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  • Gina

Sparkly Salt Crystals

In this BLOG post I will teach you how to make sparkly salt crystals, the benefits of sensory play and ways to enhance your learning and play.

Head to our Instagram page to see more ways to learn & play at home or in the classroom! We love to see you play & share the joy of hands-on crafts & activities at home. Be sure to tag @aplayfilledlife on Instagram or Facebook if you try any of our ideas!!

XO Gina

Ice cream salt, also called rock salt, is SO MUCH FUN. The size, shape, color and texture are an absolute delight!!! You can make them rainbow colors or leave them as is. You can dye them one or two colors to match a theme. The possibilities are ENDLESS!

Activities like this are also SO calming. They can help a child (or adult) strengthen their self-regulation skills, focus and attention, all through play! They can also provide a safe outlet for those experiencing big emotions.

If you do want to dye them, keep reading for directions and tips! Once colored, they will last for years and years (if stored properly). They also provide opportunities to introduce academic skills such as:

  • Color identification

  • Sorting

  • Patterning

  • Counting and MORE!!

Sensory Play Supports:

  • Language development & vocabulary

  • Cognitive growth

  • Fine motor skills (small muscle movements)

  • Gross motor skills (big movements)

  • Problem-solving skills

  • Communication

  • Exploration of textures

  • One's ability to make connections

  • The concept of cause & effect


  • Ice cream salt (also called rock salt)

  • Food coloring

  • White vinegar

  • Ziploc bags

  • Sensory tray or bowl

  • Baking sheet 

  • Parchment paper

  • Measuring cup/spoon

Step 1: For every one cup of rock salt, add one teaspoon of white vinegar and 5-7 squirts of food coloring.  

Step 2: Place ingredients in a Ziploc bag.  Seal and mix well so the rock salt is evenly coated.

Step 3: Pour on to a baking sheet or sensory tray lined with parchment paper and let dry.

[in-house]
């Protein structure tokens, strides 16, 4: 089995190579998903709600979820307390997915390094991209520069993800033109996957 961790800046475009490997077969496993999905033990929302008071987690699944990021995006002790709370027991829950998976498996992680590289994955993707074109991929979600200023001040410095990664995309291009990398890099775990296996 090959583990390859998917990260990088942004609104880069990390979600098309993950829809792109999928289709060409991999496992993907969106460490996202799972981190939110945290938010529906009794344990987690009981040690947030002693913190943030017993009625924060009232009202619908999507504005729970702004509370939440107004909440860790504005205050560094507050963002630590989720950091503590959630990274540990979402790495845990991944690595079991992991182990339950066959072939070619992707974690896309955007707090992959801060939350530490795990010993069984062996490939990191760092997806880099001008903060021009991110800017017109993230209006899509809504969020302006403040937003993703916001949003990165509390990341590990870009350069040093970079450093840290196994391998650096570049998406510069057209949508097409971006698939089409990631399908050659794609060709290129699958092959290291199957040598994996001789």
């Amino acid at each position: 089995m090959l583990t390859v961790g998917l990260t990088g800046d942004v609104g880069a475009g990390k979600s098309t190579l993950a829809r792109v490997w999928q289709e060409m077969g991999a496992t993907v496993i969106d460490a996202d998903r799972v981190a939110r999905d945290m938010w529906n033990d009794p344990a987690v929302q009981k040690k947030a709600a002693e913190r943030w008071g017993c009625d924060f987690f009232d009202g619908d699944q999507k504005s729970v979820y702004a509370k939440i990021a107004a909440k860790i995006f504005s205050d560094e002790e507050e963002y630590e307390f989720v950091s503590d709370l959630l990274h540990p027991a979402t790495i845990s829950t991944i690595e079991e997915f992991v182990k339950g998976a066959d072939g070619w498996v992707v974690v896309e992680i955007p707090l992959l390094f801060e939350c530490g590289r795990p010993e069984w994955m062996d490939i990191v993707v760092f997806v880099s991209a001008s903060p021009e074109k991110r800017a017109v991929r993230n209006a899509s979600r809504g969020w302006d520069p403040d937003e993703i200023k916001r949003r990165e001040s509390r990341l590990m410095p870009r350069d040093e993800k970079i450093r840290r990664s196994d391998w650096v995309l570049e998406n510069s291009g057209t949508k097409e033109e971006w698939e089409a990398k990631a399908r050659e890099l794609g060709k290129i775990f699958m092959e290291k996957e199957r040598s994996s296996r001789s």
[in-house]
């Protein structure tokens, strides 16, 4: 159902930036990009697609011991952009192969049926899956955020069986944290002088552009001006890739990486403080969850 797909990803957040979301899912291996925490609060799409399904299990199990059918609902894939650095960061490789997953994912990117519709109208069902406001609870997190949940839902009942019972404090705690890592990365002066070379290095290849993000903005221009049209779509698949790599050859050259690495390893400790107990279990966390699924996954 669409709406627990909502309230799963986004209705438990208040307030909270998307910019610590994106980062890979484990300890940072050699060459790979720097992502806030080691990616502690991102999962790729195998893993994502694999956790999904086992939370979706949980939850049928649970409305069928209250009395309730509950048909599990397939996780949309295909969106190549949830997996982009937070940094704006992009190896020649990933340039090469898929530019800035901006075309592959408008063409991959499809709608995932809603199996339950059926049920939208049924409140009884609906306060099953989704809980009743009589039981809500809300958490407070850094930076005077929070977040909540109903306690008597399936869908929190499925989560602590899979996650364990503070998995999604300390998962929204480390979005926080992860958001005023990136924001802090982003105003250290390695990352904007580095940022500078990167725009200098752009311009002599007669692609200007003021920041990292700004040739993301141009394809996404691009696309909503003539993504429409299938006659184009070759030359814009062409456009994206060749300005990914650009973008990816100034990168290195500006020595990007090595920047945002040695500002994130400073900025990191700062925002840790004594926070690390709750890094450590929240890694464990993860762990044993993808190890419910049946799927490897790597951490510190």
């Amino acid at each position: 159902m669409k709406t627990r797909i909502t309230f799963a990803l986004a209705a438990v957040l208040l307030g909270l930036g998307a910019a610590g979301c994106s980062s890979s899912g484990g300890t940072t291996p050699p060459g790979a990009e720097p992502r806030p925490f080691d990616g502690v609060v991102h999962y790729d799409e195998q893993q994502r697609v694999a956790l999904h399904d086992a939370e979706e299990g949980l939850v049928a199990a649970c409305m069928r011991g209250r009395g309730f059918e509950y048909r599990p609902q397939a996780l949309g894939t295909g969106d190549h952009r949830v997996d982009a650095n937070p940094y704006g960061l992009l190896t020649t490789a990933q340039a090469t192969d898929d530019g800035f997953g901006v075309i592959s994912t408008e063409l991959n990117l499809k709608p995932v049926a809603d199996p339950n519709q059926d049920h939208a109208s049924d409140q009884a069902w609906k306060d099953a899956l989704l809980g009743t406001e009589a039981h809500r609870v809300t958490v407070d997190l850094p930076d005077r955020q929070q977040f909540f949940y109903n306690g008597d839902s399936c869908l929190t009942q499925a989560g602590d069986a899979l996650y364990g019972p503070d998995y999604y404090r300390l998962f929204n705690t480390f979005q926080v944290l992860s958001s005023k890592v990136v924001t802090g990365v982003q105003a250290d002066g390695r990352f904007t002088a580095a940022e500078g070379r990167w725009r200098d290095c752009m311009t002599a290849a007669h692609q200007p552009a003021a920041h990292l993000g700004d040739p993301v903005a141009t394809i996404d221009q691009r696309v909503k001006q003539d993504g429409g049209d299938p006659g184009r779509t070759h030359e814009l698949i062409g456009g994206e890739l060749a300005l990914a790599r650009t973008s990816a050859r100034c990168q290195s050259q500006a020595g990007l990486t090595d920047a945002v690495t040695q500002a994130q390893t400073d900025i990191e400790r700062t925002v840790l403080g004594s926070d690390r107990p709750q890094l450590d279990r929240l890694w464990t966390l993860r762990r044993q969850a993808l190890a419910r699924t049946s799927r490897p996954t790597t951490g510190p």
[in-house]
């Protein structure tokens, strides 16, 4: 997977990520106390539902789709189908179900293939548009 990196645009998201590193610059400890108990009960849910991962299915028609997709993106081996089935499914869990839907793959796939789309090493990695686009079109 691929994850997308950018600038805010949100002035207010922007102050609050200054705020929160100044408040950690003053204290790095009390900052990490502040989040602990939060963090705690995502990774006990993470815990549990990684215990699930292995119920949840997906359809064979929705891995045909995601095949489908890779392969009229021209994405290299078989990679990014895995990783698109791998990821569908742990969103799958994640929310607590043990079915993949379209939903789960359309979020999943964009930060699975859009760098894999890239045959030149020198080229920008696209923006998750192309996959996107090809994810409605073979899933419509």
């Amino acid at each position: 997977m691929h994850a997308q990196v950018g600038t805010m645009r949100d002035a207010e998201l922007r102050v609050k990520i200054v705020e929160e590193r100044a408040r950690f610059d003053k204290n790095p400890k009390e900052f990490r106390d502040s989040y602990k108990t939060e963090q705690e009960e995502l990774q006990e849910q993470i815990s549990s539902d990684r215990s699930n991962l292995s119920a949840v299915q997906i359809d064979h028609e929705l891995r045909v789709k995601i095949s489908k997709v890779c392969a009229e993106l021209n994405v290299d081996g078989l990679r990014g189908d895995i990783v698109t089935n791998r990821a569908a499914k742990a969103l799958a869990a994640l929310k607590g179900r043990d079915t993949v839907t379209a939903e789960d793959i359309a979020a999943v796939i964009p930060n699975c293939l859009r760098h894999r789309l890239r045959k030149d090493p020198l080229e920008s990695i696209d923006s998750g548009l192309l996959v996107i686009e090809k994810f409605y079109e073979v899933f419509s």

Step 4: Stir occasionally, to assure that the rock salt is drying on all sides.

Step 5: Once completely dry, add your favorite scoops, bowls and trinkets and PLAY!

You can differentiate sensory bins so easily.  Add in whatever you have, whatever your child is interested in and/or whatever academic concept you are exploring. I always suggest that you "shop your kitchen!" Grab whatever you have in there (that is safe for your child) and let them explore with it during sensory play!

What to add in to your sensory bin:

  • Measuring cups or bowls.

  • Funnels, Spoons or Strainers

  • Trucks, gems, plastic animals etc

  • Plastic letters or numbers


Once you make a dry sensory base, store them in an air-tight container and they will last you YEARS!!! You can use a ziploc bag or container with a lid. Keep them dry & you can reuse them over & over again for learning & play!

Do the colors get on kid's hands or surfaces?

NO! Once the sensory base is completely dry, there should be no transfer while you play. If you are seeing colors transfer to your hands or surfaces that your sensory base is not completely dry. If you get a sensory base wet during play, I would discard immediately.

Small items are choking hazards. Always monitor young children during sensory play. You get to decide what is safe & manageable in your home.


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